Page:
Big data is defined as any voluminous amount of structured, semi-structured, and unstructured data that has the potential to be mined for information. More specifically, big data is any data whose scale, diversity, and complexity require new architecture, techniques, algorithms, and analytics to manage it as well as to extract value and hidden knowledge from it. Big data expands across four fronts: velocity, variety, volume, and veracity (Table 2).17,18
The Four Fronts of Big Data

          The Four Fronts of Big Data
Capturing big data in databases may help formulate hypotheses for testing. Statistical testing can be performed on pre-existing data to facilitate this process. However, big data collection can be compromised by bias in medical records, lack of data validity and reliability, and technology challenges. The potential for misinterpretation of the data is paramount. Additionally, the structure of electronic medical records may be poorly suited for adequate data abstraction and are certainly not suited for numerous secondary analyses. Many institutions also have different platforms, which can impede data integration. Attention to privacy, sharing, transparency, and stewardship are all guiding principles for big data collection and analysis.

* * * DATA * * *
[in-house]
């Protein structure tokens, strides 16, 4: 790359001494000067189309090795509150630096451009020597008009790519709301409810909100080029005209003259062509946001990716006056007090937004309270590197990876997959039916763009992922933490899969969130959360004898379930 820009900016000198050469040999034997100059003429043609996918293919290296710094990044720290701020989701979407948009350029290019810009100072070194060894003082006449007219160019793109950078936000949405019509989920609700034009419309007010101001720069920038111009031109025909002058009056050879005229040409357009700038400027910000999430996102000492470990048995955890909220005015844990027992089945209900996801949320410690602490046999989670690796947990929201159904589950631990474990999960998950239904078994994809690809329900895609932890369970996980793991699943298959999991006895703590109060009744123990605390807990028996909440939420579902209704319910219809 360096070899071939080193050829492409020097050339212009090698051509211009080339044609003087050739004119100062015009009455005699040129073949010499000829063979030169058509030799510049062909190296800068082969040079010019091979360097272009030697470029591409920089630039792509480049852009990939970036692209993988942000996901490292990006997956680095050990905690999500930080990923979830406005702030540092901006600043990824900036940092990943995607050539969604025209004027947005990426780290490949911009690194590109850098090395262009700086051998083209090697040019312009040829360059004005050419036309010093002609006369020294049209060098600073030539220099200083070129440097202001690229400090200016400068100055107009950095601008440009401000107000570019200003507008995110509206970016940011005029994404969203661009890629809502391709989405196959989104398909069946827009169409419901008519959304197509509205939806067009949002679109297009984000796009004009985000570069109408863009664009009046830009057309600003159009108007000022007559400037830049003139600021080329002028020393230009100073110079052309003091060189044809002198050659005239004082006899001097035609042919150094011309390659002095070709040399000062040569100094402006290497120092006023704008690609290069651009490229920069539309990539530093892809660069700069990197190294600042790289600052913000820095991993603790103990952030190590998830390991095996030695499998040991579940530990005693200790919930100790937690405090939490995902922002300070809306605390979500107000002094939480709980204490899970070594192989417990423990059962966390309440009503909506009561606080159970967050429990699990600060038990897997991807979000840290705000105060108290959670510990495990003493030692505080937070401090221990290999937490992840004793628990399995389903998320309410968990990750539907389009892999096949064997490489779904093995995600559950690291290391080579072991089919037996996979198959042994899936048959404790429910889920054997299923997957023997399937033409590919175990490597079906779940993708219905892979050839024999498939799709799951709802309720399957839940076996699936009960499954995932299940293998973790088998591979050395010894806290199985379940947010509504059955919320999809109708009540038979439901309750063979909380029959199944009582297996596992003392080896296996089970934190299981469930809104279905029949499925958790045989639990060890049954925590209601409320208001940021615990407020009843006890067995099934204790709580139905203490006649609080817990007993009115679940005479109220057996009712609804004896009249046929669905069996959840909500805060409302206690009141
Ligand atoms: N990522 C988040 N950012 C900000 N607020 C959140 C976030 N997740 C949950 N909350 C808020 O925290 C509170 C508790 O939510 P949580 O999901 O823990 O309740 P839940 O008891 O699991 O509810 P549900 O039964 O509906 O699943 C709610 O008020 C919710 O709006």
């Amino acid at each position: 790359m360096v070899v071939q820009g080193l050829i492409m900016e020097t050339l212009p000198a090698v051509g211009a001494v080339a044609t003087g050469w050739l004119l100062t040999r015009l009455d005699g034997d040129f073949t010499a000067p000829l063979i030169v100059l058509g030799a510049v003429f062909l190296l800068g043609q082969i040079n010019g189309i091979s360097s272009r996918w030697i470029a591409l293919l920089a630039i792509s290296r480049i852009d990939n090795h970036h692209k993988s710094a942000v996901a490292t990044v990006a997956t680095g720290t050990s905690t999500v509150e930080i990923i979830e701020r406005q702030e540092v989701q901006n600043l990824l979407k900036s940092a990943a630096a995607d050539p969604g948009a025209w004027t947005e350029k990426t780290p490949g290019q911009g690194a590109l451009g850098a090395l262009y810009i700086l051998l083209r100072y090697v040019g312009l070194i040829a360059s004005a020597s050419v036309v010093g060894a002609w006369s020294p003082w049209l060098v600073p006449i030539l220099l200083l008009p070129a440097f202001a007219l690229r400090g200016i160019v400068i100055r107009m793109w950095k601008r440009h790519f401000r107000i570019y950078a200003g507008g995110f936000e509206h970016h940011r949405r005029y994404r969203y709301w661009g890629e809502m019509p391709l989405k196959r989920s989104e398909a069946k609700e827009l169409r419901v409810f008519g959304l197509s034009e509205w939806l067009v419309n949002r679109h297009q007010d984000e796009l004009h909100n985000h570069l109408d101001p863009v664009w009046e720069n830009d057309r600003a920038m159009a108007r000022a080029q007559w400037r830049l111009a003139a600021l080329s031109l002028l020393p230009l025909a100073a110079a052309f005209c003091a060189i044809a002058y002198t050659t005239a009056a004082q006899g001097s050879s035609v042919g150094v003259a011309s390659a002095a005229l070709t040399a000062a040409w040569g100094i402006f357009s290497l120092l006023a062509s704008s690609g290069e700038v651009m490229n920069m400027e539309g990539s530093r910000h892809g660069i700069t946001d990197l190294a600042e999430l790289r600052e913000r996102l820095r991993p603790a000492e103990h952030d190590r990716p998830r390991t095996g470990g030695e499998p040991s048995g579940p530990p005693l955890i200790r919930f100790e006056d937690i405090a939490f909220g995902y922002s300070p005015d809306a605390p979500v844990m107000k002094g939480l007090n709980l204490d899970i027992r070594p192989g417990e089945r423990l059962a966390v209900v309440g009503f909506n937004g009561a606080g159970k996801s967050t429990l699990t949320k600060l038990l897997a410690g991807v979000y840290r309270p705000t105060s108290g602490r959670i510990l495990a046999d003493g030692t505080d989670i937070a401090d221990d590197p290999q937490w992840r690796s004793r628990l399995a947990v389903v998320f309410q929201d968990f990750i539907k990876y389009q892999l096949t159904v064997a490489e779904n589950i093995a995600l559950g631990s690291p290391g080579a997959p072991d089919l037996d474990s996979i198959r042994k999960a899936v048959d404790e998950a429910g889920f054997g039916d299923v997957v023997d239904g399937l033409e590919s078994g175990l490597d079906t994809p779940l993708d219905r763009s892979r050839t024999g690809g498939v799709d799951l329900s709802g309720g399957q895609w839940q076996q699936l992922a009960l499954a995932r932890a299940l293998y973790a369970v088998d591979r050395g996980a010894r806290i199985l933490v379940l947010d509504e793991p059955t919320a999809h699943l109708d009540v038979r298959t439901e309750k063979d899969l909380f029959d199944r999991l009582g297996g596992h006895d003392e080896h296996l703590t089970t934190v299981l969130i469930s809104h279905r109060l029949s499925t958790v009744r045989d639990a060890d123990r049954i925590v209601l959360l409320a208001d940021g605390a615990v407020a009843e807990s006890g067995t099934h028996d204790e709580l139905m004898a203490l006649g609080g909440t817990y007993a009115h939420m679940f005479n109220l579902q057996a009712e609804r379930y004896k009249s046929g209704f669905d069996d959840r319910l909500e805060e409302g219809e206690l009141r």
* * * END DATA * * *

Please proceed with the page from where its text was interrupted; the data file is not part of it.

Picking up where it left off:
Medicine, specifically cancer medicine, is encountering this dilemma. As the amount of information exponentially increases (patient clinical information, pathology, biomarkers, treatment outcomes, and patient questionnaires), the prospect of harnessing and processing this data is daunting. However, the potential rewards make it worth the effort. Numerous companies and researchers are working to integrate and interrogate these data sets with expectations that they will identify new opportunities for treatment, diagnosis, prognosis, and prevention. Nontraditional groups are joining the foray into this area, including Google and financial institutions, because of their ability to collect a variety of data on inordinately large numbers of individuals and variables (e.g., search, purchasing, and other behaviors).